The award-winning and critics' opinions dividing directorial debut film of Roope Olenius is a mixture of mystery, black-humor and hillbilly horror. Balancing between a failed relationship, uninspiring studies and financial problems, the headstrong textile student Irina finds herself stuck in the modern rat race. To overcome her problems she decides to accept an unexpected summer job offer at the secluded and self-sufficient village of Kyrsyä. As Irina begins to get a grip of herself in the middle of the endless Finnish forest, the harmless and offbeat hillbillies begin to reveal their true nature.
Director: Roope Olenius
Writers: Roope Olenius, Neea Viitamäki (based on the play)
Cast: Veera W. Vilo, Saara Elina, Miikka J. Anttila, Ria Kataja, Neea Viitamäki, Ari Savonen, Janne-Markus Katila
Producers: Roope Olenius, Veera W. Vilo, Miikka J. Anttila
Production: Bright Fame Pictures
Co-Production: Tapahtumatuotanto Kolmas Pyörä, Hiski Show
Kyrsyä – Tuftland is a mixture of thriller, mystery and hillbilly horror accompanied with Twin Peaks style black humour. It’s a Finnish take on films such as the Wicker Man and Rosemary’s Baby, presented in the beautiful and endless landscapes of Finland.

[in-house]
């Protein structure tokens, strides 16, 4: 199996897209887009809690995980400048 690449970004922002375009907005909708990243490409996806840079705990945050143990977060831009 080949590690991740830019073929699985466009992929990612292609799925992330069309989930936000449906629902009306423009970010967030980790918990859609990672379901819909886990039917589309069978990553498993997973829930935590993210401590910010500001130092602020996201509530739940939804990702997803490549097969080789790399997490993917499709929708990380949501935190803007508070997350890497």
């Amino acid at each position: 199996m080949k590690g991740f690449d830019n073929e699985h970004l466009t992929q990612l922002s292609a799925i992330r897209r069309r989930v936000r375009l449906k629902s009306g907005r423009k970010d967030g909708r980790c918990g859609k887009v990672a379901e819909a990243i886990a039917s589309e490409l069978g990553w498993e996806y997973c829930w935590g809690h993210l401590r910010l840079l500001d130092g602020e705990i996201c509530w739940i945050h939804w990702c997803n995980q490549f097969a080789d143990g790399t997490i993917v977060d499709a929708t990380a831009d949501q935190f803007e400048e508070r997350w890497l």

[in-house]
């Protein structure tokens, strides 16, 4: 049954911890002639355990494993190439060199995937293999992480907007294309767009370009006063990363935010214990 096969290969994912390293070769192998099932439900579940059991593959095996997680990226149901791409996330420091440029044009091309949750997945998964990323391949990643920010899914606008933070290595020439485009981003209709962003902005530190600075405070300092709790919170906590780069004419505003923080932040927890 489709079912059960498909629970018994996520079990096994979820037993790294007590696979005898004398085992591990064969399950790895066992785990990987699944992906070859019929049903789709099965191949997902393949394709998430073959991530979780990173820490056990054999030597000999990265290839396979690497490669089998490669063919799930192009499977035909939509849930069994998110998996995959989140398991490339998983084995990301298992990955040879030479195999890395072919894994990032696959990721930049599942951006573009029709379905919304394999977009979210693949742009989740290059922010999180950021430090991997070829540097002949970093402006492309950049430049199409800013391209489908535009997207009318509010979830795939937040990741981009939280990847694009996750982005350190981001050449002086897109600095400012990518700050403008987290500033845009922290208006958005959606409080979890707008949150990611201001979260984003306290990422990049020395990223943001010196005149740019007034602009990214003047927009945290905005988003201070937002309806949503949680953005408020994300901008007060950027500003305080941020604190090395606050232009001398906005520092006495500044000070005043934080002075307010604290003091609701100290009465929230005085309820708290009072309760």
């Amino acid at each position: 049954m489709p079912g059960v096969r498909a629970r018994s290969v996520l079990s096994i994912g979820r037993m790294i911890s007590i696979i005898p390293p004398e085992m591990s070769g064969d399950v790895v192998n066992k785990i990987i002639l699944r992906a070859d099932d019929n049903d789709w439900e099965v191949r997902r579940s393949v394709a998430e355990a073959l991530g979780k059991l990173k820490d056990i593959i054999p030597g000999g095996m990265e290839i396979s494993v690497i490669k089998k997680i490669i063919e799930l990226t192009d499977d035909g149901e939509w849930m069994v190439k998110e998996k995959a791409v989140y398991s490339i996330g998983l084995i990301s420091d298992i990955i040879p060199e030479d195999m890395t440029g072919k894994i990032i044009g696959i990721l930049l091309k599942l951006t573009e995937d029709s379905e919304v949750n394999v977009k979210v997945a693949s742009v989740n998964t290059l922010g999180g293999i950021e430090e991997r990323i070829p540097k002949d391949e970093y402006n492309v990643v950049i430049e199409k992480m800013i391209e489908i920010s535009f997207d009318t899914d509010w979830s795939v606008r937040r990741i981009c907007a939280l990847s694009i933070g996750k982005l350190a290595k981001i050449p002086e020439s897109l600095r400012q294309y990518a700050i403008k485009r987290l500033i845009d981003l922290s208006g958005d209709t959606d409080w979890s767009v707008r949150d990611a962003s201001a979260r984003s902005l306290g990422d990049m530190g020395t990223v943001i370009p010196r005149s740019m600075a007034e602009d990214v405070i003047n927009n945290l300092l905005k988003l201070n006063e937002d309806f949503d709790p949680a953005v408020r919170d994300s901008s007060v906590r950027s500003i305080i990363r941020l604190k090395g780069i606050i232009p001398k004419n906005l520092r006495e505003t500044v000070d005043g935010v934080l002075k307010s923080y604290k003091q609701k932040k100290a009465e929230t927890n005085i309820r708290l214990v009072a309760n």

The female driven film revolves around a headstrong textile student Irina (Veera W. Vilo), who tries to overcome her problems by accepting a summer job offer from an isolated and offbeat village of Kyrsyä. As Irina begins to get a grip of herself, the harmless and offbeat hillbillies begin to reveal their true nature.
The feature film is director-producer Roope Olenius' first feature film and it is based on an original play of the same name written by Neea Viitamäki.
"In addition to the fact that the story discusses extremely important topics, it does it with a very raw and objective voice, which for me was very fascinating from the getgo. It was important for me to tell this exact story at this point of my life because it really allowed me to throw my questions into the film and at the same time transform myself into a better person. Even though the story is fictive and in ways goes over the top, it points out some mindsets and behaviour patterns that currently take place in Western countries and especially in Finland, which for me was a way to connect with the story. The possibility to make a film that has the potential to challenge the audience to think about their own values and opinions in life, is, for me, the whole point of filmmaking."